This means that an event is 80% marketing tool, 20% sales tool. Events help get your people IN the door so that you can eventually sell them into a larger, longer term offer. Events themselves are NOT a revenue stream (unless you’ve ALREADY built a large community of people who would use an event as a way to get to know you personally or work with you in a more intimate way at a higher price point), so if you don’t have an idea of what FINANCIAL GOALS you’re hoping to accomplish with the event, it’s going to be a bust.
Using the example from the above dinner party that I hosted, my goal was not to turn anyone in the room into clients. My goal was to make my name more known in a specific space (digital entrepreneurship) and get to automatically have some influence in a room of people that I didn’t know that well.
Suddenly, as the host of the dinner, you have influence and people see you as the leader, meaning they start interacting with you at other points during the event. I went from unknown to leader in the time it took me to send a few emails.
“Okay, so that’s great, but where does the $$ and strategy come into play, Lauren?”
You’re right. That ALONE isn’t enough to get me to a strategic place. But, based on my past experience and, to be honest, the ENTIRE REASON that our company exists, the eventual money that will come out of this event will come in the form of recommendations, referrals, and general “getting talked about” (think about Gossip Girl. The more people talk about you, the more people talk about you). Here’s what I’m 95% sure will happen:
a. One of their clients may one day plan an epic event and they may want to have an outside team come in to run it.
b. Someone in their Facebook Group may ask about hosting their own event, and will be referred to Events That Convert.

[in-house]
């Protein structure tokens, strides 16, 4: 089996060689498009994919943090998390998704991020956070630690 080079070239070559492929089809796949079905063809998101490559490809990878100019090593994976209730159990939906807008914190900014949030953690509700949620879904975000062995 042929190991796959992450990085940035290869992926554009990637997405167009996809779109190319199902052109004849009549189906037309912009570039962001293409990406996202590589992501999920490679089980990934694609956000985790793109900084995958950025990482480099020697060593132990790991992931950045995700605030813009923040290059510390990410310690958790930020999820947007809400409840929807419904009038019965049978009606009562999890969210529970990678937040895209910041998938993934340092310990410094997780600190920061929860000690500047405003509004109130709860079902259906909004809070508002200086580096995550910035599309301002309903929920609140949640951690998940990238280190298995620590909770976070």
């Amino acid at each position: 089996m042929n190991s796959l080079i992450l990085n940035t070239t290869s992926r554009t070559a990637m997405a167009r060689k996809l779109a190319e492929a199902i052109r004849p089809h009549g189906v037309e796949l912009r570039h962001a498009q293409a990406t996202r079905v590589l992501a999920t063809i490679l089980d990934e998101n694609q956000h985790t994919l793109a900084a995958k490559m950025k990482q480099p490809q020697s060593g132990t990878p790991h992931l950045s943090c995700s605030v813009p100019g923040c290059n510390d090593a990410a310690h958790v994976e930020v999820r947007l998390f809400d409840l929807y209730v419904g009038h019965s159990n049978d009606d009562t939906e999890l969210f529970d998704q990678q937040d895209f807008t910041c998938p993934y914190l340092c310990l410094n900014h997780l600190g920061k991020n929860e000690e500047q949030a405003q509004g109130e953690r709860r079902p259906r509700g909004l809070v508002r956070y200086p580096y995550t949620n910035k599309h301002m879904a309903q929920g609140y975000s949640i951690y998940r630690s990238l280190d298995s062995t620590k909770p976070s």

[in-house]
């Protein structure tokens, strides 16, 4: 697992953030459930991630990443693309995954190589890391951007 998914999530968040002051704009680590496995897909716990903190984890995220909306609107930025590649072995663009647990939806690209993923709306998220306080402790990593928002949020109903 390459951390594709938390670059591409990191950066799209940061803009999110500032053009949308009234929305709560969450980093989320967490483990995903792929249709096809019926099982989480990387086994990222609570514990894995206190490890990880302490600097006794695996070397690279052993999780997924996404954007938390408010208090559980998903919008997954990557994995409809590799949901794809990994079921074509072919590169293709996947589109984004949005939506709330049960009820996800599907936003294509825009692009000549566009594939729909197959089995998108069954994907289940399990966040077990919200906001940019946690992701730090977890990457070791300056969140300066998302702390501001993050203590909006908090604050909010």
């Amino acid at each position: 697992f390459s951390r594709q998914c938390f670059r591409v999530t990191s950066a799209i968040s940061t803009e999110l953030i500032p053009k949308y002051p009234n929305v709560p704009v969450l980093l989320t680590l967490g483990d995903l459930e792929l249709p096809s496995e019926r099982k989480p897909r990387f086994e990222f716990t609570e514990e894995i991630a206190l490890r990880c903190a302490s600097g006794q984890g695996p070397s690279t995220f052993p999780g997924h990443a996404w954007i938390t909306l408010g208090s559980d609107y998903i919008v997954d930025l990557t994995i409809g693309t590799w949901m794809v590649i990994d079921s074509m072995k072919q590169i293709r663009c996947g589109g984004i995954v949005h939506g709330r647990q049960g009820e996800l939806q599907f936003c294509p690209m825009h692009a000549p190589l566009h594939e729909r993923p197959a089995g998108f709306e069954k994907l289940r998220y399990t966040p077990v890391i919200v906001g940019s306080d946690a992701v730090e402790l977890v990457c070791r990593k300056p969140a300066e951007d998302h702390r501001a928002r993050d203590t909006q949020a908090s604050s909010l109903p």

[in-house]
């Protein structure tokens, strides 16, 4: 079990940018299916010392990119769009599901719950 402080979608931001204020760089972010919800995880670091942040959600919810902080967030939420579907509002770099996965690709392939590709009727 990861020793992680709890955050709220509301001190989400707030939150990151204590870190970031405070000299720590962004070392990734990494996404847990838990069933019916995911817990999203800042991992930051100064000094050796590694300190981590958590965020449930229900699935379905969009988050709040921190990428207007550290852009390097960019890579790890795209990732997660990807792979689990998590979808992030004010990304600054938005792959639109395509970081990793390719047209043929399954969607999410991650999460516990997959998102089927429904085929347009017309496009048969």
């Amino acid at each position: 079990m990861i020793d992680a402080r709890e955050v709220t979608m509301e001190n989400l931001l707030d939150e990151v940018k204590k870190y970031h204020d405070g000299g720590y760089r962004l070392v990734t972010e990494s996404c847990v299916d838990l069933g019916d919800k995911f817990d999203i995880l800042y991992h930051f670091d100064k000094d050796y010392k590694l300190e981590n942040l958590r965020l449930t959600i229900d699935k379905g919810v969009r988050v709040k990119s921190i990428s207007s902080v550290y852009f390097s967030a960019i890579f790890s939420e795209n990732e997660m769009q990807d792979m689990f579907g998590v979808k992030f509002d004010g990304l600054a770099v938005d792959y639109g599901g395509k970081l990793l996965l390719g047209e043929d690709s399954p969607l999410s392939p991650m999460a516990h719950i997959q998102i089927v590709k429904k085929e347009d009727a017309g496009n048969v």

c. Or maybe, they are a guest on a podcast that is looking for similarly awesome podcast guests. You know who’s doing interesting things? That girl who invited me to a dinner at the ConvertKit Conference a few months ago.
If you’re NOT 100% sure of the desired outcomes in the future for your event, then it’s important that you take a little bit of time to think about it. Events WILL convert if you have a clear plan (and are inviting the RIGHT people to the event), but it takes a bit of time to think about what this plan is.
You’re afraid to ask people to come to your event.
This one never even occurred to me until after this event last weekend. After I didn’t hear from my invitees right away, I realized that very successful people are also very busy people. They aren’t waiting for you to invite them to something. You’re going to have to go out and convince them why it’s going to be awesome.
And then, you’re going to have to be okay with their silence, and go out and ask five more people to come. And be okay with that silence. And then ask five more people.